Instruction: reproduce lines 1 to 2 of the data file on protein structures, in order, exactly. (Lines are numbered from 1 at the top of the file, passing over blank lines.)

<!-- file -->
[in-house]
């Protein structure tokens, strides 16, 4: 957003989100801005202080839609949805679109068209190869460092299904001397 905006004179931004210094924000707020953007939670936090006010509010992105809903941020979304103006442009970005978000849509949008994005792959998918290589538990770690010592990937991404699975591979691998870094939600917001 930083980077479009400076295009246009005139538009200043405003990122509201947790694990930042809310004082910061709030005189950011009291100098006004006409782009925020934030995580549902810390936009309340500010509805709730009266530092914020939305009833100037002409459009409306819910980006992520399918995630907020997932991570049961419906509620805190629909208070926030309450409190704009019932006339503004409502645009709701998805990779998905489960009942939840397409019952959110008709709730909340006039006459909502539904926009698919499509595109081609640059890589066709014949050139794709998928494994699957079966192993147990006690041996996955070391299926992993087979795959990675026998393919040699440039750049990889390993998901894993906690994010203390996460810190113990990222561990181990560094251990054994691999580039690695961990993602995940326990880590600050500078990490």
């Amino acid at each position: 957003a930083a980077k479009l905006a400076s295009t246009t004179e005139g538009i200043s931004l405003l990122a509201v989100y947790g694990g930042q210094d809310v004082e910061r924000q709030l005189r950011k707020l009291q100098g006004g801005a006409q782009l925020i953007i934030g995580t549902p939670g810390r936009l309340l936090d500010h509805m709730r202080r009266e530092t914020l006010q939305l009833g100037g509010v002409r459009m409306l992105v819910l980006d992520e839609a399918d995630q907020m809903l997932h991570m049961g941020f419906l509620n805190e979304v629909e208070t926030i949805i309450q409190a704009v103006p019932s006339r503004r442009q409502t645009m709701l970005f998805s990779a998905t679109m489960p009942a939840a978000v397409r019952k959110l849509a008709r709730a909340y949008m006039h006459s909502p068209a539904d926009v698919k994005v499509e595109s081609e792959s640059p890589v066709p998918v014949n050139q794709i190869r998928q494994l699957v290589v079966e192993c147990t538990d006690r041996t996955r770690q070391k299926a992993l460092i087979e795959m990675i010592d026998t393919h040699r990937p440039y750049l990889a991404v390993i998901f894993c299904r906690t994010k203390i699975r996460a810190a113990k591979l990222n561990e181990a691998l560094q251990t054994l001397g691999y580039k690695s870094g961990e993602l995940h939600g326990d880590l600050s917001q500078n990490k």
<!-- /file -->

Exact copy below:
[in-house]
């Protein structure tokens, strides 16, 4: 957003989100801005202080839609949805679109068209190869460092299904001397 905006004179931004210094924000707020953007939670936090006010509010992105809903941020979304103006442009970005978000849509949008994005792959998918290589538990770690010592990937991404699975591979691998870094939600917001 930083980077479009400076295009246009005139538009200043405003990122509201947790694990930042809310004082910061709030005189950011009291100098006004006409782009925020934030995580549902810390936009309340500010509805709730009266530092914020939305009833100037002409459009409306819910980006992520399918995630907020997932991570049961419906509620805190629909208070926030309450409190704009019932006339503004409502645009709701998805990779998905489960009942939840397409019952959110008709709730909340006039006459909502539904926009698919499509595109081609640059890589066709014949050139794709998928494994699957079966192993147990006690041996996955070391299926992993087979795959990675026998393919040699440039750049990889390993998901894993906690994010203390996460810190113990990222561990181990560094251990054994691999580039690695961990993602995940326990880590600050500078990490």